An exploration of beauty, the chasm between idea and action, and the dark depths of a youth trapped in isolation. The protagonist and narrator, Mizuguchi, finds himself enthralled by the beauty of the famous Kinkakuji (Temple of the Golden Pavilion), and feeling a shame stemming from his own ugliness, decides he must destroy it.

Though this is certainly a fictional work, Mishima based his story on a real event, namely the incineration of the Kinkakuji on the same day as told in the book by a monk...more
Sarah
I chose to read The Temple of the Golden Pavilion because I was looking for some dark Japanese literature, and I certainly found it. The story is based around the real event of a young Buddhist monk burning down an ancient temple. The book tells of a man who is an outsider, plagued by stuttering, and becomes obsessed with the Golden Temple from a young age. The temple haunts him, it is everything to him, all that he can think of. He can see the temple and hence the world in ways that noone else...more
Nam Pham
I first knew Yukio Mishima as the subject matter of Eikoh Hosoe's Ordeal by Roses, a dark and surreal photo book and a great representative of Butoh movement.

In 'Golden Pavilion', I seem to catch the same dramatic imagery of Mishima. This discourse on beauty is fused with connection to destruction, confusion and dualism - to the extent that it is necessary to translate one extreme by meaning of the other. There I can feel the insecurity and an ever changing perception of beauty - as I questione...more
John Levi Masuli
An exquisite incision of the human mind. The plot is riveting, but it lacks a consistent tension. Some parts are somewhat too much. Mishima has a penchant for description,and truthfuly, I like that, but some of these in this novel bored me. Maybe I was not in the mood for it. The best slice of the book is its memorable characters. Mizoguchi is okay, insane but not too alienated from many of us; Kashiwagi is one of the most demented characters I have ever encountered in fiction; the prostitute; t...more
umberto
I simply didn't agree with a review somewhere that mentioned this novel in terms of its 'philosophical' view as cumulatively initiated, grasped and executed by setting fire to demolish the Golden Temple, the unique, historic, national temple of unsurpassed elegance and beauty in Japan. From its 10-chapter, 247-page content, we can read and see that it's started from Mizoguchi's mind, therefore, this is a matter of 'psychological' abnormality leading to the unthinkable arson.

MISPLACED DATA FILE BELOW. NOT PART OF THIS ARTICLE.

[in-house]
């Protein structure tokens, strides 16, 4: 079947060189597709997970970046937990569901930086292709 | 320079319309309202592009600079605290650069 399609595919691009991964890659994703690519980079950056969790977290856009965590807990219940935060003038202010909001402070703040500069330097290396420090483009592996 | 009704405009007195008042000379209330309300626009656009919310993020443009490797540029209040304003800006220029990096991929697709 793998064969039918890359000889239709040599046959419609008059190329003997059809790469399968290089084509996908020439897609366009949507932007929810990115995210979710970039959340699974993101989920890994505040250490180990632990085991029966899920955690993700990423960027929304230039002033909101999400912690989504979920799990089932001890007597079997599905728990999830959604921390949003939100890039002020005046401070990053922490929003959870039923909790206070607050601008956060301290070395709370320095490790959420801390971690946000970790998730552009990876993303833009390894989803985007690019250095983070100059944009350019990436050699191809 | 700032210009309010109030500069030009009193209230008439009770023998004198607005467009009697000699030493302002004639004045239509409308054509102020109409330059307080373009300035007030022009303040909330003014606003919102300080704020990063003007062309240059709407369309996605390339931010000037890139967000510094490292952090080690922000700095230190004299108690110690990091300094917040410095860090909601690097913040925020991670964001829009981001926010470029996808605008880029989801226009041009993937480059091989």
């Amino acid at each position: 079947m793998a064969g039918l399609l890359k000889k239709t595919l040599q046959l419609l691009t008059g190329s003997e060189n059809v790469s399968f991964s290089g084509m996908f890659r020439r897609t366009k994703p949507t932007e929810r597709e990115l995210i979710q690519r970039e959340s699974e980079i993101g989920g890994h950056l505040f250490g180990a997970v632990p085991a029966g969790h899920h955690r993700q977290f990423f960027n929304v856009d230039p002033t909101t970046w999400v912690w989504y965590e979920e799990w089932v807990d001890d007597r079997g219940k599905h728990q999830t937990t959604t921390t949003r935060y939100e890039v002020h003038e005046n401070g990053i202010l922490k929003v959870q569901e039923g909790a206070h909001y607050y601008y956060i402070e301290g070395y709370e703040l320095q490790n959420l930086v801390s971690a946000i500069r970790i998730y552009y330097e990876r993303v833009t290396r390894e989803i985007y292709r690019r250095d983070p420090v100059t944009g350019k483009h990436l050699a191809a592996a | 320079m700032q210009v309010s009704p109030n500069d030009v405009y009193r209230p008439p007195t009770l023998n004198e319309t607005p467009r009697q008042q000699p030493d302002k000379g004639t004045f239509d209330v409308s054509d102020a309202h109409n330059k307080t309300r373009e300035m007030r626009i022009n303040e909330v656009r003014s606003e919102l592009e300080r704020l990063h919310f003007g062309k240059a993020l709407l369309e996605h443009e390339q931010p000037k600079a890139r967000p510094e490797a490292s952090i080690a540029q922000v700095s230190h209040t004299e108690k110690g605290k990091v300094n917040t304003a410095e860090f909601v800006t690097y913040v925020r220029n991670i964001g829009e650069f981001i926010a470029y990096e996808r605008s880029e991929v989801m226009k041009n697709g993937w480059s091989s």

Jamie
Mishima is a fantastic writer who often delves into troubled souls. The protagonist is the son of a popular if weak zen monk. Told in first person, the books writes about a loner who often feels helpless, becomes bitter and lashes out in often perverse anger. The tale is told matter of factly. As a boy, the most beautiful thing he ever saw was the ancient and very beautiful Temple of the Golden Pavilion. WWII first looms and then occurs. Through his Father's connections, our protagonist is assig...more
Alex
Inspired by the true story of the "crazed" monk who burnt down Kyoto's famous Golden Temple, Mishima's novel is a thoughtful portrayal of a confused young man and the general identity crisis afflicting Japan following WWII. I loved the main character's narration but didn't always care for the drawn-out, rambling dialogue of his friend Kashiwagi. The prose also gets a bit repetitive at times. But even though I knew how it ended, I was still wholly absorbed by the tale.
Christian
I have been meaning to read Mishima for some time, probably as intrigued by the author himself as by the reputation of his work. Crazy he may have been, but there can't be many major authors with a backstory to top this guy. Anyway, now that I've started with Mishima, I'm quite sure that I won't be able to stop.

Dark and uncompromising in tone, the slow pace of events in this book allows for an absorbing exploration of the central character's disturbing psyche and the motivations behind his infam...more
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Japanese Literature: The Temple of the Golden Pavilion (金閣寺) 7 33 Nov 15, 2011 01:25PM  
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Yukio Mishima (三島 由紀夫) is the pen name of Kimitake Hiraoka (平岡 公威) who was a Japanese author, poet and playwright, famous for both his highly notable post-war writings and the circumstances of his ritual suicide by seppuku.

Mishima wrote 40 novels, 18 plays, 20 books of short stories, and at least 20 books of essays, one libretto, as well as one film. A large portion of this oeuvre comprises books...more
More about Yukio Mishima...
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“What transforms this world is — knowledge. Do you see what I mean? Nothing else can change anything in this world. Knowledge alone is capable of transforming the world, while at the same time leaving it exactly as it is. When you look at the world with knowledge, you realize that things are unchangeable and at the same time are constantly being transformed.” 171 likes
“Anything can become excusable when seen from the standpoint of the result” 39 likes